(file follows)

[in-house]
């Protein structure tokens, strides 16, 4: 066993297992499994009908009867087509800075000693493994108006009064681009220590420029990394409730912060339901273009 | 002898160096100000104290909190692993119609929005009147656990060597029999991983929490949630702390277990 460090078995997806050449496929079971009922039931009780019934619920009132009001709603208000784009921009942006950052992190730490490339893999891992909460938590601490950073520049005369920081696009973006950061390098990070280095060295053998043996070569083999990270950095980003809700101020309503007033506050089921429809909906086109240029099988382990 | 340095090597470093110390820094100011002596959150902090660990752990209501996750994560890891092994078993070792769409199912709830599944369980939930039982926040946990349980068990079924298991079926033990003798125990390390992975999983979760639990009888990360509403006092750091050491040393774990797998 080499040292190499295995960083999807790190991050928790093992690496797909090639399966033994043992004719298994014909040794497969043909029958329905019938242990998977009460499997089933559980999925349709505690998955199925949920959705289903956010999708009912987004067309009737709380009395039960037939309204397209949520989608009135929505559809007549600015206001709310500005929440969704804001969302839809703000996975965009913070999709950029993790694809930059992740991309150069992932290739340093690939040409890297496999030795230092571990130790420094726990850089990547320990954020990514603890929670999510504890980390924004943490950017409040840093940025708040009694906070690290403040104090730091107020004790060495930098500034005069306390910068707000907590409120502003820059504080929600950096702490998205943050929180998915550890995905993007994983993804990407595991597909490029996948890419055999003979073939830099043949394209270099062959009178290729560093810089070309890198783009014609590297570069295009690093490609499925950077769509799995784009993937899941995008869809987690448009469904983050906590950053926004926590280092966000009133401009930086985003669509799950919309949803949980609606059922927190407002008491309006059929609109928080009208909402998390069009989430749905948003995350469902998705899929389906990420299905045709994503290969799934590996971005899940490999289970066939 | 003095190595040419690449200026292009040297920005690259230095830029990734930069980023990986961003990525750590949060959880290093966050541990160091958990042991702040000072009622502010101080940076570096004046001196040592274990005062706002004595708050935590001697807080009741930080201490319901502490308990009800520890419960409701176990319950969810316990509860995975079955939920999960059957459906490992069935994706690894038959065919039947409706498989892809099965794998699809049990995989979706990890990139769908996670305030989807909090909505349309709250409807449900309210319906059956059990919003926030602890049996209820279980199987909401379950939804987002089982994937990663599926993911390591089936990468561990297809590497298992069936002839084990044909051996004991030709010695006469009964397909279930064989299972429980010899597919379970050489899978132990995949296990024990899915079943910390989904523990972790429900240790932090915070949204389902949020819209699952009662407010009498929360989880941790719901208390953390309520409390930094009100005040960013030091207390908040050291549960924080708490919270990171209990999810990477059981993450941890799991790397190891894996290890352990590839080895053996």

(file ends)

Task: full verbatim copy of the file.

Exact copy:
[in-house]
């Protein structure tokens, strides 16, 4: 066993297992499994009908009867087509800075000693493994108006009064681009220590420029990394409730912060339901273009 | 002898160096100000104290909190692993119609929005009147656990060597029999991983929490949630702390277990 460090078995997806050449496929079971009922039931009780019934619920009132009001709603208000784009921009942006950052992190730490490339893999891992909460938590601490950073520049005369920081696009973006950061390098990070280095060295053998043996070569083999990270950095980003809700101020309503007033506050089921429809909906086109240029099988382990 | 340095090597470093110390820094100011002596959150902090660990752990209501996750994560890891092994078993070792769409199912709830599944369980939930039982926040946990349980068990079924298991079926033990003798125990390390992975999983979760639990009888990360509403006092750091050491040393774990797998 080499040292190499295995960083999807790190991050928790093992690496797909090639399966033994043992004719298994014909040794497969043909029958329905019938242990998977009460499997089933559980999925349709505690998955199925949920959705289903956010999708009912987004067309009737709380009395039960037939309204397209949520989608009135929505559809007549600015206001709310500005929440969704804001969302839809703000996975965009913070999709950029993790694809930059992740991309150069992932290739340093690939040409890297496999030795230092571990130790420094726990850089990547320990954020990514603890929670999510504890980390924004943490950017409040840093940025708040009694906070690290403040104090730091107020004790060495930098500034005069306390910068707000907590409120502003820059504080929600950096702490998205943050929180998915550890995905993007994983993804990407595991597909490029996948890419055999003979073939830099043949394209270099062959009178290729560093810089070309890198783009014609590297570069295009690093490609499925950077769509799995784009993937899941995008869809987690448009469904983050906590950053926004926590280092966000009133401009930086985003669509799950919309949803949980609606059922927190407002008491309006059929609109928080009208909402998390069009989430749905948003995350469902998705899929389906990420299905045709994503290969799934590996971005899940490999289970066939 | 003095190595040419690449200026292009040297920005690259230095830029990734930069980023990986961003990525750590949060959880290093966050541990160091958990042991702040000072009622502010101080940076570096004046001196040592274990005062706002004595708050935590001697807080009741930080201490319901502490308990009800520890419960409701176990319950969810316990509860995975079955939920999960059957459906490992069935994706690894038959065919039947409706498989892809099965794998699809049990995989979706990890990139769908996670305030989807909090909505349309709250409807449900309210319906059956059990919003926030602890049996209820279980199987909401379950939804987002089982994937990663599926993911390591089936990468561990297809590497298992069936002839084990044909051996004991030709010695006469009964397909279930064989299972429980010899597919379970050489899978132990995949296990024990899915079943910390989904523990972790429900240790932090915070949204389902949020819209699952009662407010009498929360989880941790719901208390953390309520409390930094009100005040960013030091207390908040050291549960924080708490919270990171209990999810990477059981993450941890799991790397190891894996290890352990590839080895053996």